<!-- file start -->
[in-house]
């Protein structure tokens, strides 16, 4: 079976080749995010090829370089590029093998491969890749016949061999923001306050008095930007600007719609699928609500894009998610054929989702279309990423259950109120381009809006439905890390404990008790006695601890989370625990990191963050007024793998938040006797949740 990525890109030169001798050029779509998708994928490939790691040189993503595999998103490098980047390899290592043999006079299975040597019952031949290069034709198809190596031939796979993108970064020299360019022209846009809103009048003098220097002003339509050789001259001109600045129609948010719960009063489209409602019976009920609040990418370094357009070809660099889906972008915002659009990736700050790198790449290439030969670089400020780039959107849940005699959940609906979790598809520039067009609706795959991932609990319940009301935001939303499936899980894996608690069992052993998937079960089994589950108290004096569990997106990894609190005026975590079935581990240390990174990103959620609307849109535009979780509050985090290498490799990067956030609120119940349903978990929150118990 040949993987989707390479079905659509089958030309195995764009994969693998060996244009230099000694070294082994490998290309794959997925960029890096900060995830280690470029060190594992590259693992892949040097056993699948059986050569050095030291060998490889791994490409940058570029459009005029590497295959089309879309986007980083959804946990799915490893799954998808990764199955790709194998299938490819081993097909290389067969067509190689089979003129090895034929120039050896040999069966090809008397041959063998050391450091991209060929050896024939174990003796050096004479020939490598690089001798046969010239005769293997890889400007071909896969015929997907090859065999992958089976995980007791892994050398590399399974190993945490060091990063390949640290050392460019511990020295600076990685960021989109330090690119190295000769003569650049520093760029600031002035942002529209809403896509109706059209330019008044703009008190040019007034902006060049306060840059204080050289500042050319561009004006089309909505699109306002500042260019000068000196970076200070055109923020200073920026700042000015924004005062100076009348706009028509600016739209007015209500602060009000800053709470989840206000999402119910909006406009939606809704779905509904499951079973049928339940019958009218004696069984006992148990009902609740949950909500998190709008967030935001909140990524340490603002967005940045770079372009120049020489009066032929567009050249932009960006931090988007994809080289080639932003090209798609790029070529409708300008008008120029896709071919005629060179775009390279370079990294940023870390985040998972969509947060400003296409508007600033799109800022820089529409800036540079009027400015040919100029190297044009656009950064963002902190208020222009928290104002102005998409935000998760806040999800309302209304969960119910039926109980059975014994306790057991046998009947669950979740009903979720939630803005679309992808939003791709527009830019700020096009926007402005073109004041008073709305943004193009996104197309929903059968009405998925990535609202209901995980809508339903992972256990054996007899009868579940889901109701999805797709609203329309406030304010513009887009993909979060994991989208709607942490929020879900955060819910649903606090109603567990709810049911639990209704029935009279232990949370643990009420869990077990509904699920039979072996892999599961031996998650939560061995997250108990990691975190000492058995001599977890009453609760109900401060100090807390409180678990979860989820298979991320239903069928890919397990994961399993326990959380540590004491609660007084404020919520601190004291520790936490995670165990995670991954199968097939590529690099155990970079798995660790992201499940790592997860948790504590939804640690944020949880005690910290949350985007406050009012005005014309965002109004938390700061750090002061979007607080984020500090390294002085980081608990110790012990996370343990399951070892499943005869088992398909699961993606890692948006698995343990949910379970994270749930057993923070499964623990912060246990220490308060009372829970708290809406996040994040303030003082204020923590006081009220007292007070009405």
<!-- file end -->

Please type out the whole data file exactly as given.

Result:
[in-house]
């Protein structure tokens, strides 16, 4: 079976080749995010090829370089590029093998491969890749016949061999923001306050008095930007600007719609699928609500894009998610054929989702279309990423259950109120381009809006439905890390404990008790006695601890989370625990990191963050007024793998938040006797949740 990525890109030169001798050029779509998708994928490939790691040189993503595999998103490098980047390899290592043999006079299975040597019952031949290069034709198809190596031939796979993108970064020299360019022209846009809103009048003098220097002003339509050789001259001109600045129609948010719960009063489209409602019976009920609040990418370094357009070809660099889906972008915002659009990736700050790198790449290439030969670089400020780039959107849940005699959940609906979790598809520039067009609706795959991932609990319940009301935001939303499936899980894996608690069992052993998937079960089994589950108290004096569990997106990894609190005026975590079935581990240390990174990103959620609307849109535009979780509050985090290498490799990067956030609120119940349903978990929150118990 040949993987989707390479079905659509089958030309195995764009994969693998060996244009230099000694070294082994490998290309794959997925960029890096900060995830280690470029060190594992590259693992892949040097056993699948059986050569050095030291060998490889791994490409940058570029459009005029590497295959089309879309986007980083959804946990799915490893799954998808990764199955790709194998299938490819081993097909290389067969067509190689089979003129090895034929120039050896040999069966090809008397041959063998050391450091991209060929050896024939174990003796050096004479020939490598690089001798046969010239005769293997890889400007071909896969015929997907090859065999992958089976995980007791892994050398590399399974190993945490060091990063390949640290050392460019511990020295600076990685960021989109330090690119190295000769003569650049520093760029600031002035942002529209809403896509109706059209330019008044703009008190040019007034902006060049306060840059204080050289500042050319561009004006089309909505699109306002500042260019000068000196970076200070055109923020200073920026700042000015924004005062100076009348706009028509600016739209007015209500602060009000800053709470989840206000999402119910909006406009939606809704779905509904499951079973049928339940019958009218004696069984006992148990009902609740949950909500998190709008967030935001909140990524340490603002967005940045770079372009120049020489009066032929567009050249932009960006931090988007994809080289080639932003090209798609790029070529409708300008008008120029896709071919005629060179775009390279370079990294940023870390985040998972969509947060400003296409508007600033799109800022820089529409800036540079009027400015040919100029190297044009656009950064963002902190208020222009928290104002102005998409935000998760806040999800309302209304969960119910039926109980059975014994306790057991046998009947669950979740009903979720939630803005679309992808939003791709527009830019700020096009926007402005073109004041008073709305943004193009996104197309929903059968009405998925990535609202209901995980809508339903992972256990054996007899009868579940889901109701999805797709609203329309406030304010513009887009993909979060994991989208709607942490929020879900955060819910649903606090109603567990709810049911639990209704029935009279232990949370643990009420869990077990509904699920039979072996892999599961031996998650939560061995997250108990990691975190000492058995001599977890009453609760109900401060100090807390409180678990979860989820298979991320239903069928890919397990994961399993326990959380540590004491609660007084404020919520601190004291520790936490995670165990995670991954199968097939590529690099155990970079798995660790992201499940790592997860948790504590939804640690944020949880005690910290949350985007406050009012005005014309965002109004938390700061750090002061979007607080984020500090390294002085980081608990110790012990996370343990399951070892499943005869088992398909699961993606890692948006698995343990949910379970994270749930057993923070499964623990912060246990220490308060009372829970708290809406996040994040303030003082204020923590006081009220007292007070009405």